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Vaughan Gething MS, Minister for Economy

First published:
31 March 2023
Last updated:

I understand that an agreement has been reached for the UK to accede to the Comprehensive and Progressive Agreement for Trans-Pacific Partnership (CPTPP). The CPTPP agreement currently includes 11 countries (Canada, Mexico, Peru, Chile, New Zealand, Australia, Brunei, Singapore, Malaysia, Vietnam and Japan) in the Indo-Pacific region. It initially came into force in December 2018.

According to latest data, the value of goods trade between Wales and CPTPP members was £2.8bn in the year ending December 2022, of which imports and exports made up £1.5bn and £1.3bn respectively. Around 6.3% of Wales’ total goods exports were destined for CPTPP member countries during this time. 

This agreement marks an important shift in the UKs trade policy towards the Indo-Pacific region, signifying the regions increasing importance. However, it is important to remember that the majority (around 56.5%, £11.6bn) of Wales’ goods exports continue to be destined for the EU market. Whilst we understand why the UK Government may have assigned such importance to this trade deal, it is vital that we ensure it is fully compatible with the deal we now have with the EU and must not harm the UK/EU trading relationship or set a precedent for future trade deals with other trading partners.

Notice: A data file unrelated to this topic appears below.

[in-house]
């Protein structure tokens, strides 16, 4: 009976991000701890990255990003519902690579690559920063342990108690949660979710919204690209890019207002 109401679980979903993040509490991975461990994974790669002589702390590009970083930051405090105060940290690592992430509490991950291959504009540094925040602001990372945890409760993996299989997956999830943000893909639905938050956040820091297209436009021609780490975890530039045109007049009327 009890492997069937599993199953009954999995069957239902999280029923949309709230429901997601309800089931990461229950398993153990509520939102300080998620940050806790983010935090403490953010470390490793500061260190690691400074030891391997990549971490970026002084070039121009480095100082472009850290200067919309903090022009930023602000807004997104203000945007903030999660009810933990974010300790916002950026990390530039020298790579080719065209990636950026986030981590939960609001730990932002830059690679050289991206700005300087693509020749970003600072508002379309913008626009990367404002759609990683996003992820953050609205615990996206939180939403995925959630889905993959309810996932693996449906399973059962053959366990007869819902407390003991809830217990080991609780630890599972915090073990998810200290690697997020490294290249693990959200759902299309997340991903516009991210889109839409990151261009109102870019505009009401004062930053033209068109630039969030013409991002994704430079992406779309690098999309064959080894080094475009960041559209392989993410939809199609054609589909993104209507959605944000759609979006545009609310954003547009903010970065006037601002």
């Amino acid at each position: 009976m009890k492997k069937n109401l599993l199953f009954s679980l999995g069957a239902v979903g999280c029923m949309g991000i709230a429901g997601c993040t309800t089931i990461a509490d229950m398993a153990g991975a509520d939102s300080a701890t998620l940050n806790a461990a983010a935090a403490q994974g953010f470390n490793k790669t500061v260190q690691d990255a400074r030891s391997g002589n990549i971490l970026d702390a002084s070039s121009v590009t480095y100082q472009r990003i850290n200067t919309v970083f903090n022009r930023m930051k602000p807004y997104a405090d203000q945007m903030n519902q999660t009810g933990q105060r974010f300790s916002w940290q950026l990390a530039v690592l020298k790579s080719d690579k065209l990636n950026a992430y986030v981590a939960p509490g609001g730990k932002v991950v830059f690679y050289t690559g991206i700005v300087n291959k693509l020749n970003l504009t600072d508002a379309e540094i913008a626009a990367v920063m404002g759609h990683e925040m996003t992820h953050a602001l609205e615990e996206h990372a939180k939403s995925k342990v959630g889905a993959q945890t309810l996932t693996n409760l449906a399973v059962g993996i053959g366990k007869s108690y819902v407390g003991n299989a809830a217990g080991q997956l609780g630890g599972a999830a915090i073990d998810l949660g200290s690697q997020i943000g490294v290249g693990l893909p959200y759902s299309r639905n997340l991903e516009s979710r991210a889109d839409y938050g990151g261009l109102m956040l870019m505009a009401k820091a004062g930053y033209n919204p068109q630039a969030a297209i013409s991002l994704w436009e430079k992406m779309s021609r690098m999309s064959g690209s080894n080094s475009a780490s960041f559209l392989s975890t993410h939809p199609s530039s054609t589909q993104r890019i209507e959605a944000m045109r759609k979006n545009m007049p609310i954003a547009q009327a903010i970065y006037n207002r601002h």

We have always been broadly supportive of the UK Governments free trade agenda and of the potential benefits new Free Trade Agreements could bring to Wales. However, CPTPP is significantly different from the bi-lateral negotiations that the UK has undertaken to date. CPTPP is an existing plurilateral agreement and, whilst there is some opportunity to seek carve outs to elements of the existing deal, it has been up to the UK Government to demonstrate compliance with the terms of CPTPP, rather than negotiate new provisions. It is also worth noting that the UK Government has already signed, or is already negotiating, bi-lateral trade agreements with many CPTPP members, such as Japan, Australia, New Zealand, Canada and Mexico.

We have always had, and continue to have, concerns with certain elements of the existing agreement. Provisions in areas such as climate change, labour and women’s economic empowerment are not as ambitious as we would typically want to see in FTAs, or do not contain robust enforcement mechanisms. The deal also contains provisions on an Investor State Dispute Settlement (ISDS). Now that agreement has been reached and we are able to see the agreement in its entirety, my officials will be working over the next couple of months to understand whether our concerns have been addressed, what market access has been agreed with CPTPP members and where, if at all, there may be benefits to businesses and consumers in Wales. A full report detailing our perspective on the UKs accession will be published in due course.

Whilst we do have concerns around the UKs accession to CPTPP and the impacts this may have for Wales, the engagement on the UKs accession has been predominantly positive. My officials have been kept up to date, particularly in the later stages of the accession process and we have had numerous opportunities to make our views known. The accession to this deal marks an overall improvement in engagement between the UK and Welsh Government and hope to see this continue with future trade deal negotiations.